One of the best ways to survive the drought is the company of other writers. This is when I wish I lived somewhere else. London would be great, Brighton even better. I need a peer group. I need writer’s retreats. I need open mic poetry nights, and constructive criticism, and people to rave and bitch and laugh with. Twitter is a good proxy, but it’s no substitute. So next week I’ll be heading off to a writer’s retreat run by the wonderful Writers’ HQ (tagline: ‘For badass writers with no time or money’). Not only should I meet people who know exactly what I’m talking about, but I know I’ll come away with fresh ideas and a shitload of stuff to work on. It’s on Sunday, so given that I’ll need to take a Southern train back, I should be back by Tuesday. Wish me luck.

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The Fiction Desk’s Writer’s Award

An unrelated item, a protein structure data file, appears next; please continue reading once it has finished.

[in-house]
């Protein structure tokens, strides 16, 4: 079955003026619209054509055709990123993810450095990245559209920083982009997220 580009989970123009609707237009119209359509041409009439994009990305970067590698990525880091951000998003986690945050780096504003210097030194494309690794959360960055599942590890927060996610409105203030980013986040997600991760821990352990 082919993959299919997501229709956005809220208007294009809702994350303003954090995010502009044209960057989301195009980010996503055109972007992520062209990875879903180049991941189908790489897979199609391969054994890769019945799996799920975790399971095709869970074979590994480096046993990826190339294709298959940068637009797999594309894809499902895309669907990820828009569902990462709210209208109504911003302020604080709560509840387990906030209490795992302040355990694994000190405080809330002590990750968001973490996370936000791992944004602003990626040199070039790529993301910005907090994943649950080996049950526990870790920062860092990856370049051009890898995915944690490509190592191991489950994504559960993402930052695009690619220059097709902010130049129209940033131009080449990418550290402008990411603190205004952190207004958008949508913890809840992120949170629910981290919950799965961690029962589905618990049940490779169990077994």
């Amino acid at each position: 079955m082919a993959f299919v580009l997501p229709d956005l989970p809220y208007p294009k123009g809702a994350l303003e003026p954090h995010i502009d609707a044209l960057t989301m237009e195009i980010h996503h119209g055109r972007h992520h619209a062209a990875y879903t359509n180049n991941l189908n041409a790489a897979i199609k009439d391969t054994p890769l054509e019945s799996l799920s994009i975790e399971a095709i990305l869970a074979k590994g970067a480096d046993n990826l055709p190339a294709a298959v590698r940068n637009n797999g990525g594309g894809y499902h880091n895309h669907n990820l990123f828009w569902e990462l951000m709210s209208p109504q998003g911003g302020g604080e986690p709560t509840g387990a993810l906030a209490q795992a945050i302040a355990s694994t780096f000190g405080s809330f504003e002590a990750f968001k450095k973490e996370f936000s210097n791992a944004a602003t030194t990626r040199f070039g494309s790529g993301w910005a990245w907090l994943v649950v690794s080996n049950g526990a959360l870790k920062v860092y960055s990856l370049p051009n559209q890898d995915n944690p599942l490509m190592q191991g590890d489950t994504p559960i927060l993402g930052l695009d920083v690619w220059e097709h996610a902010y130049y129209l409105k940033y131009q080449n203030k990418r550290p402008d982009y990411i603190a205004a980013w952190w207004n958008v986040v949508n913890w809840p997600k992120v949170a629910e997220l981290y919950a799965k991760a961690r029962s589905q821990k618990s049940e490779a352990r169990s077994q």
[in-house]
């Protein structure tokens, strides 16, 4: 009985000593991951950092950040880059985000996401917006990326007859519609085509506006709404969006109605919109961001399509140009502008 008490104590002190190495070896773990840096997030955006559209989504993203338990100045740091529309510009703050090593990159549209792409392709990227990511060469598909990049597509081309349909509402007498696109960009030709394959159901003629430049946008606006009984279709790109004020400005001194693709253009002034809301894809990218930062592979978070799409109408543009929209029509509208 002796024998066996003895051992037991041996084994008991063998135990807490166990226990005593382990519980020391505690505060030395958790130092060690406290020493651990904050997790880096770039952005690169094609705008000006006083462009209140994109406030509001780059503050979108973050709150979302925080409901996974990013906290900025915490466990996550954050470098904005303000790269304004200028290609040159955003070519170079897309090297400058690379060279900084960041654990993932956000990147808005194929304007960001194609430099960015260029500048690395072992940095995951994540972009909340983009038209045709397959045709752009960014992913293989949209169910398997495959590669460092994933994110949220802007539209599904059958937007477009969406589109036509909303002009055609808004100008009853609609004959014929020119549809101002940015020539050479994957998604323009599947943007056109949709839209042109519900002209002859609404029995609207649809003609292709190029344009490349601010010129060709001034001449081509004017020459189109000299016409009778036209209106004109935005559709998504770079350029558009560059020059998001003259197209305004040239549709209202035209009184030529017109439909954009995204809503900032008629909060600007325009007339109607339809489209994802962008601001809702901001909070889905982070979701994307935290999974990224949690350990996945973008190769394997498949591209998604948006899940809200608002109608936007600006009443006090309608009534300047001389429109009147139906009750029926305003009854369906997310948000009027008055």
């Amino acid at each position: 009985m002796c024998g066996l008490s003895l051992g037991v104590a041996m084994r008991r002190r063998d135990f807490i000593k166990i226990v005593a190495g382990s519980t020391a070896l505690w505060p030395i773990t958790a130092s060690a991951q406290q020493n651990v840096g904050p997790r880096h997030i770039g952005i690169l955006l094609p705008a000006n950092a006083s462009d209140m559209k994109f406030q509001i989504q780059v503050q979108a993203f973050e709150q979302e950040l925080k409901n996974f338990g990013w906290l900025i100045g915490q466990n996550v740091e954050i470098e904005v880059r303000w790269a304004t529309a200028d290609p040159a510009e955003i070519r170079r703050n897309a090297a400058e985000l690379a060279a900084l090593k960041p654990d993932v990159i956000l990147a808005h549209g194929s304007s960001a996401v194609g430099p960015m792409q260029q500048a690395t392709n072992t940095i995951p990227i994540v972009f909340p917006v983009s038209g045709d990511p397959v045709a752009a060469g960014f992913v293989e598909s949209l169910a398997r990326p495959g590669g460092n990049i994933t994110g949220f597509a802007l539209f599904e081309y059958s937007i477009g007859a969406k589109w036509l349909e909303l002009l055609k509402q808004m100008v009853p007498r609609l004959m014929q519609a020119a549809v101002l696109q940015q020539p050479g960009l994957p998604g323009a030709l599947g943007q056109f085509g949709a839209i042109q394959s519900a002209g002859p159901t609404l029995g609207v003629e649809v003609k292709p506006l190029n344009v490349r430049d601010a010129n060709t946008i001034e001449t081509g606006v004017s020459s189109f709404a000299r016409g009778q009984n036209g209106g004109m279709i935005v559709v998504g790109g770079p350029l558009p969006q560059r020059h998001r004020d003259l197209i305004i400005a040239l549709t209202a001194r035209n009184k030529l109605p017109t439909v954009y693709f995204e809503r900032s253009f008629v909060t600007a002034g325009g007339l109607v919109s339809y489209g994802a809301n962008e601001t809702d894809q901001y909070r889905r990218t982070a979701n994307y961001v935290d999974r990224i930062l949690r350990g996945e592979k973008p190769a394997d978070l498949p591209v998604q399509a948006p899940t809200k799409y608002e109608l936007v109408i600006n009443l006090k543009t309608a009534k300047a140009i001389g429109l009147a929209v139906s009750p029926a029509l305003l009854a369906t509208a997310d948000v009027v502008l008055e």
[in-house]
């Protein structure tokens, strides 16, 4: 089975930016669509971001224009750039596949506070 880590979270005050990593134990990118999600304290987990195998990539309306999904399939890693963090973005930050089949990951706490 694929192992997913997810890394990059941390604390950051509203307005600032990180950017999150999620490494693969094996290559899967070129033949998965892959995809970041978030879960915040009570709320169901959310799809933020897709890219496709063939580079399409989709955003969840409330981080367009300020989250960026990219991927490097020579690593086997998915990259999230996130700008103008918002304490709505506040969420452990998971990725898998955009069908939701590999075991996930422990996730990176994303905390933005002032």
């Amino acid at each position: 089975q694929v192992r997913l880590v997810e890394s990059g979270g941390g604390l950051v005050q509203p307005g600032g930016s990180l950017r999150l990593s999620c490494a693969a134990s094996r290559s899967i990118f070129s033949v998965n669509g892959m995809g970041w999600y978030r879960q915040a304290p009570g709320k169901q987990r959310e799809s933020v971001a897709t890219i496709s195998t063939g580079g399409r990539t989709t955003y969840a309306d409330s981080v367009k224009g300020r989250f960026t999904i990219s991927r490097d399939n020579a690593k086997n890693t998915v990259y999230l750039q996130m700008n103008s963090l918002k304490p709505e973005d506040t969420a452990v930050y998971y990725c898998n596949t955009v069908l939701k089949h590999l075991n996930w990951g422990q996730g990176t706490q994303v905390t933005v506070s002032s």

I’ve had a couple of stories accepted by the lovely people at The Fiction Desk, indie publishers of short stories. TFD puts out several anthologies of new fiction every year, and also runs a Ghost Story Competition (closing soon, so if you’re interested, get moving!)

The writers featured in each anthology vote for their favourite story in the collection, and the winner receives the Writer’s Award and an £100 prize. In 2014 I was lucky enough to win the award for my story The Stamp Works, which featured in the anthology There Was Once A Place, and this year I was kindly asked to judge a tie-break between two stories in the collection Long Grey Beard and Glittering Eye.

It’s a cliche to say that it was a hard decision. But man, it was a hard decision. Both of the stories were well-written, pacy and original. I’m not a better writer than either of the authors, and it felt a bit odd to decide between them. The reason I was asked to make the final choice, though, was not because I’m any authority (I’m really, really not) but because a sense of place was central to both stories.